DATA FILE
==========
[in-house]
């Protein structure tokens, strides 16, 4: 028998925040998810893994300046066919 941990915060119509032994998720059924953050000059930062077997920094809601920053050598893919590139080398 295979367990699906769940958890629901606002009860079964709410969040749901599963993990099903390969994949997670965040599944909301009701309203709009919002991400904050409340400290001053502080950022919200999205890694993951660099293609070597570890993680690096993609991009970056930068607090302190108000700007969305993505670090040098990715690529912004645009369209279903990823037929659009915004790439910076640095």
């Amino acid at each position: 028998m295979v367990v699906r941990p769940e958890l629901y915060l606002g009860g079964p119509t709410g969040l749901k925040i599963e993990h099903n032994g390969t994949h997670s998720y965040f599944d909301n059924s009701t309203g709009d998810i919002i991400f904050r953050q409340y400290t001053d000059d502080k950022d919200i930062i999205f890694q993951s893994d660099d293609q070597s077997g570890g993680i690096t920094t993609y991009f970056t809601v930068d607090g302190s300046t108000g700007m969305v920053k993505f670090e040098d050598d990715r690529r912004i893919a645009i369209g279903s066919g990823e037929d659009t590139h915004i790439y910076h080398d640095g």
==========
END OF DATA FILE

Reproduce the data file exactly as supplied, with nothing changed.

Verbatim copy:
[in-house]
């Protein structure tokens, strides 16, 4: 028998925040998810893994300046066919 941990915060119509032994998720059924953050000059930062077997920094809601920053050598893919590139080398 295979367990699906769940958890629901606002009860079964709410969040749901599963993990099903390969994949997670965040599944909301009701309203709009919002991400904050409340400290001053502080950022919200999205890694993951660099293609070597570890993680690096993609991009970056930068607090302190108000700007969305993505670090040098990715690529912004645009369209279903990823037929659009915004790439910076640095």
């Amino acid at each position: 028998m295979v367990v699906r941990p769940e958890l629901y915060l606002g009860g079964p119509t709410g969040l749901k925040i599963e993990h099903n032994g390969t994949h997670s998720y965040f599944d909301n059924s009701t309203g709009d998810i919002i991400f904050r953050q409340y400290t001053d000059d502080k950022d919200i930062i999205f890694q993951s893994d660099d293609q070597s077997g570890g993680i690096t920094t993609y991009f970056t809601v930068d607090g302190s300046t108000g700007m969305v920053k993505f670090e040098d050598d990715r690529r912004i893919a645009i369209g279903s066919g990823e037929d659009t590139h915004i790439y910076h080398d640095g």